I may have left San Francisco Wednesday, but I didn’t arrive in Warsaw until Thursday night. Something about a 9 hour time difference and 10+ hours of flying means you get to skip most of a day. The good news (I think it’s good news) is that you gain it when you fly back again. I’ll let you know what I think about that after I battle jet lag. As for jet lag on this end, I’m doing fine today. Hopefully I’ve hit the ground running.

This morning Cathy and I took a stroll from our neighborhood to the Royal Łazienki Park. The park is the largest in Warsaw, occupying 76 hectares at the city’s center. It has lovely landscaping, trees, flowers, and even a lake with a bridge! Needless to say there’s not a water shortage in Warsaw like in California.

Then this afternoon we had lunch with Slawomir Grunberg before heading off to Stare Miasto (old town, although rebuilt after the war) to film an interview with Yagna Yass Alston. Yagna is, among many things, an art historian whose specialty is Jewish art collectors from Krakow during the interwar years. Our paths have crossed online a number of times over the last several years and Yagna has helped me in a number of ways, but before today we had never actually met. It was delightful to meet Yagna and sit on a sun drenched park bench to talk about Holocaust era looted art, Polish art history, provenance research, restitution issues, and my quest for my great-grandfather’s lost paintings.

Tonight we are headed to the Polin museum to attend the opening ceremony of the Jewish Motiff’s International Film Festival. On Sunday Slawomir’s, Karski: The Lords of Humanity, is showing in the festival. I have seen an earlier version of the film, so am eager to see the final cut. If you don’t know anything about Karski and can’t get to a showing of the film, Story of a Secret State: My Report to the World by Jan Karski. Karski was part of the Polish underground – he witnessed and reported to Allied officials the first news of genocide. There are episodes of espionage, brutality, and escape. His story is so very important.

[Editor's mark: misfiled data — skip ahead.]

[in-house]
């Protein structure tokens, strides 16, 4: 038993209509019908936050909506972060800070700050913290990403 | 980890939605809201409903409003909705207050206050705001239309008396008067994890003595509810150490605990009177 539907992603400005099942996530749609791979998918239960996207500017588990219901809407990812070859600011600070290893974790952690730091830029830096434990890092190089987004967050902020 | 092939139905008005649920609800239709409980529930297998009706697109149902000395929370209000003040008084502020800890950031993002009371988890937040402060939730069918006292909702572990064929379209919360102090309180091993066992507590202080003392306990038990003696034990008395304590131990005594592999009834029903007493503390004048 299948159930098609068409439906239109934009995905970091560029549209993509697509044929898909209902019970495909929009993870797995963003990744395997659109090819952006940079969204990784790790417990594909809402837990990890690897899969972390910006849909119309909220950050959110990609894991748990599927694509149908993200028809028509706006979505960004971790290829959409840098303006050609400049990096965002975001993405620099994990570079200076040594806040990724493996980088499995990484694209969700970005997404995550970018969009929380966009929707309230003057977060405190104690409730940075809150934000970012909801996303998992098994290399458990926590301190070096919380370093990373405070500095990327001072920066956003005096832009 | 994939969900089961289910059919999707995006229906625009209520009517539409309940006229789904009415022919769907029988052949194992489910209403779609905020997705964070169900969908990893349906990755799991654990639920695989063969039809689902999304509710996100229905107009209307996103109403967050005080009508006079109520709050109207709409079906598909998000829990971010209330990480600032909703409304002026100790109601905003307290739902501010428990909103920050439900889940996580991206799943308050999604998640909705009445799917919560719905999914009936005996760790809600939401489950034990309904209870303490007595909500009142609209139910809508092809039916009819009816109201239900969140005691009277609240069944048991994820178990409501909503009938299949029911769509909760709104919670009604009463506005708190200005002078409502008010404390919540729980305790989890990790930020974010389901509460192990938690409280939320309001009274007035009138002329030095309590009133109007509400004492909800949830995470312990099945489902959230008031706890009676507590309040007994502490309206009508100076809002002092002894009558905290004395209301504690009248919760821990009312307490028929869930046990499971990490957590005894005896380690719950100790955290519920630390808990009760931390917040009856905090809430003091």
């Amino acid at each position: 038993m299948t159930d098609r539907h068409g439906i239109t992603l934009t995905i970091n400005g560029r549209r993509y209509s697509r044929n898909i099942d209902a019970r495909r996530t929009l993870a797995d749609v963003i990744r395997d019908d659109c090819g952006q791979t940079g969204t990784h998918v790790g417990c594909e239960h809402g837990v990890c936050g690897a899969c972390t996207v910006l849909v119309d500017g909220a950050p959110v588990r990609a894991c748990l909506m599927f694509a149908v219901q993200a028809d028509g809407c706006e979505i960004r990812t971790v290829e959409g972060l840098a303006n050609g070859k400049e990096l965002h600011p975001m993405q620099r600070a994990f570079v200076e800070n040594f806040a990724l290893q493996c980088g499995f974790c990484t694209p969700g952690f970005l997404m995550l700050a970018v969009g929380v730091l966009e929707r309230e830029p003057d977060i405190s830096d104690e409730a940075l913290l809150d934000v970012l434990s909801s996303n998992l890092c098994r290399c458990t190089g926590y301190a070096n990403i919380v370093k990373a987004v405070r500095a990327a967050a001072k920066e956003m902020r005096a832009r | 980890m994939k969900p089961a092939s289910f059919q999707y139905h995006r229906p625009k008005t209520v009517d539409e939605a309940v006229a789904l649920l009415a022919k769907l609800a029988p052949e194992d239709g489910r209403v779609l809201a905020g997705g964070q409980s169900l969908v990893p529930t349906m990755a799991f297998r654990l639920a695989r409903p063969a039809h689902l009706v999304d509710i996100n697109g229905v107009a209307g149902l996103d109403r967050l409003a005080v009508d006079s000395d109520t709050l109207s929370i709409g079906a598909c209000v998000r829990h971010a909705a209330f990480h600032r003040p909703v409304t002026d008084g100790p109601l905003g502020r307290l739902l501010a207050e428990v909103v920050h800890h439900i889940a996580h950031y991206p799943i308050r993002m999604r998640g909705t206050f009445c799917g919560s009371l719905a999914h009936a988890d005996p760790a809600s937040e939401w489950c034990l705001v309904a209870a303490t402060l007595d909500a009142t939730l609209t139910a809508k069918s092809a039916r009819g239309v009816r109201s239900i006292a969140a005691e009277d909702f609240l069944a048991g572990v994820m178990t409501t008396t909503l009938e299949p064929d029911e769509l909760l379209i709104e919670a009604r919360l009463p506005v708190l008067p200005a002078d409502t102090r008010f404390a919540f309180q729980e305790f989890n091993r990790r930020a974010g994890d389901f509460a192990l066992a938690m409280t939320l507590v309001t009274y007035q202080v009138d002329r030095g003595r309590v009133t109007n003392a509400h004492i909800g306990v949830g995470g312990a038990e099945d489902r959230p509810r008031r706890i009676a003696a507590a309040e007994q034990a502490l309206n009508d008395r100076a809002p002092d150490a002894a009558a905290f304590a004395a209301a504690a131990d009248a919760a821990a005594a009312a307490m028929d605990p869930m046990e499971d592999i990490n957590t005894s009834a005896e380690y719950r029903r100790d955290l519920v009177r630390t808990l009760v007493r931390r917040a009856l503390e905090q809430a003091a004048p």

Tomorrow- an interview and more Moshe Rynecki paintings held in a private collection.

Chasing Portraits Hits the Road!

Today the Chasing Portraits team packs up in the States and hits the road. We will spend a long weekend in Warsaw (we arrive Thursday night and leave Monday night) where we will film interviews and see original Moshe Rynecki self-portraitMoshe Rynecki paintings in a private collection. There’s also a slim chance I may find a photograph of my great-grandfather in a photo album I’ve been promised I can look at this weekend. I’m keeping my fingers crossed. I’ve never seen a photograph of my great-grandfather. If I am to spot him in a photo, it will be based solely upon my knowledge of his self-portraits!

The schedule is a busy one (first Warsaw then Tel Aviv and Jerusalem), but I am confident that my fabulous team will help me do it all and do it all well! I am very much looking forward to working again with Slawomir Grunberg and Catherine Greenblatt.

Slawomir has his own busy schedule while we are in Warsaw. His new film, “Karski & The Lords of Humanity” has had great showings and press coverage in Poland. Poland’s Foreign minister, Grzegorz Schetyna, has said of the film, “It is in our national interest, i do not hesitate to use these words, that this film reach as far as possible on the the international scale.” I’ve seen an earlier version of the film, but am looking forward to seeing the final cut at Jewish Motifs, the International Film Festival this weekend.